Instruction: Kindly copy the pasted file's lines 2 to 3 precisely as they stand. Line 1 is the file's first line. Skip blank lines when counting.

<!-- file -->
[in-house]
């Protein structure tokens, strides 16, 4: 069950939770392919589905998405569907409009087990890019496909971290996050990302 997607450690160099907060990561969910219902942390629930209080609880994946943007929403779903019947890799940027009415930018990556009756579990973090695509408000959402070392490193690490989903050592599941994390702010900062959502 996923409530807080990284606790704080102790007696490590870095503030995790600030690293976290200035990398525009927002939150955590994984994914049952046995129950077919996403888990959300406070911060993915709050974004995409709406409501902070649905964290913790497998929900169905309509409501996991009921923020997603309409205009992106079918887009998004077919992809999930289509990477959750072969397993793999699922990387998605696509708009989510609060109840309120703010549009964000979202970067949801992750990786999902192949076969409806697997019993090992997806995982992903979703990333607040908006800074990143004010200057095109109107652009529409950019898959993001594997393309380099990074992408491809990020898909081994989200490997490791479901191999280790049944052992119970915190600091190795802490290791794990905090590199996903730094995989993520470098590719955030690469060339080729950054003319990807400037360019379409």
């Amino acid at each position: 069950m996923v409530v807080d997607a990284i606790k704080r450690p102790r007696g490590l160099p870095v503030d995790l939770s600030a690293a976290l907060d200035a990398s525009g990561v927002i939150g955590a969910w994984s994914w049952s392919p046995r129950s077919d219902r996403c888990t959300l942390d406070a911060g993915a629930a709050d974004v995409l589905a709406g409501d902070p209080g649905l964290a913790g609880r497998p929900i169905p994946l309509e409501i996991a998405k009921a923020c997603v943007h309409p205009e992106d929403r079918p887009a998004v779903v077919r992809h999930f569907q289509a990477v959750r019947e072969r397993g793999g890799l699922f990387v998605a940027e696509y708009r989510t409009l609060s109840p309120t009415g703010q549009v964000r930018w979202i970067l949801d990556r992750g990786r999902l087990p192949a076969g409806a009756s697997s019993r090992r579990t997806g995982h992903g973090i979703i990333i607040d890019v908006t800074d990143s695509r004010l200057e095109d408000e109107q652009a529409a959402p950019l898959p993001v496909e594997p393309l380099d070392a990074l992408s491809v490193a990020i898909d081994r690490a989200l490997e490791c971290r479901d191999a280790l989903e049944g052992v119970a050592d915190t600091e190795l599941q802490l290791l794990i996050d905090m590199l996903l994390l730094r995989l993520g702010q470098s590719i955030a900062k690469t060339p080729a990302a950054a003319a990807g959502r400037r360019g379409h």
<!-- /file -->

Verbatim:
């Protein structure tokens, strides 16, 4: 069950939770392919589905998405569907409009087990890019496909971290996050990302 997607450690160099907060990561969910219902942390629930209080609880994946943007929403779903019947890799940027009415930018990556009756579990973090695509408000959402070392490193690490989903050592599941994390702010900062959502 996923409530807080990284606790704080102790007696490590870095503030995790600030690293976290200035990398525009927002939150955590994984994914049952046995129950077919996403888990959300406070911060993915709050974004995409709406409501902070649905964290913790497998929900169905309509409501996991009921923020997603309409205009992106079918887009998004077919992809999930289509990477959750072969397993793999699922990387998605696509708009989510609060109840309120703010549009964000979202970067949801992750990786999902192949076969409806697997019993090992997806995982992903979703990333607040908006800074990143004010200057095109109107652009529409950019898959993001594997393309380099990074992408491809990020898909081994989200490997490791479901191999280790049944052992119970915190600091190795802490290791794990905090590199996903730094995989993520470098590719955030690469060339080729950054003319990807400037360019379409």
């Amino acid at each position: 069950m996923v409530v807080d997607a990284i606790k704080r450690p102790r007696g490590l160099p870095v503030d995790l939770s600030a690293a976290l907060d200035a990398s525009g990561v927002i939150g955590a969910w994984s994914w049952s392919p046995r129950s077919d219902r996403c888990t959300l942390d406070a911060g993915a629930a709050d974004v995409l589905a709406g409501d902070p209080g649905l964290a913790g609880r497998p929900i169905p994946l309509e409501i996991a998405k009921a923020c997603v943007h309409p205009e992106d929403r079918p887009a998004v779903v077919r992809h999930f569907q289509a990477v959750r019947e072969r397993g793999g890799l699922f990387v998605a940027e696509y708009r989510t409009l609060s109840p309120t009415g703010q549009v964000r930018w979202i970067l949801d990556r992750g990786r999902l087990p192949a076969g409806a009756s697997s019993r090992r579990t997806g995982h992903g973090i979703i990333i607040d890019v908006t800074d990143s695509r004010l200057e095109d408000e109107q652009a529409a959402p950019l898959p993001v496909e594997p393309l380099d070392a990074l992408s491809v490193a990020i898909d081994r690490a989200l490997e490791c971290r479901d191999a280790l989903e049944g052992v119970a050592d915190t600091e190795l599941q802490l290791l794990i996050d905090m590199l996903l994390l730094r995989l993520g702010q470098s590719i955030a900062k690469t060339p080729a990302a950054a003319a990807g959502r400037r360019g379409h």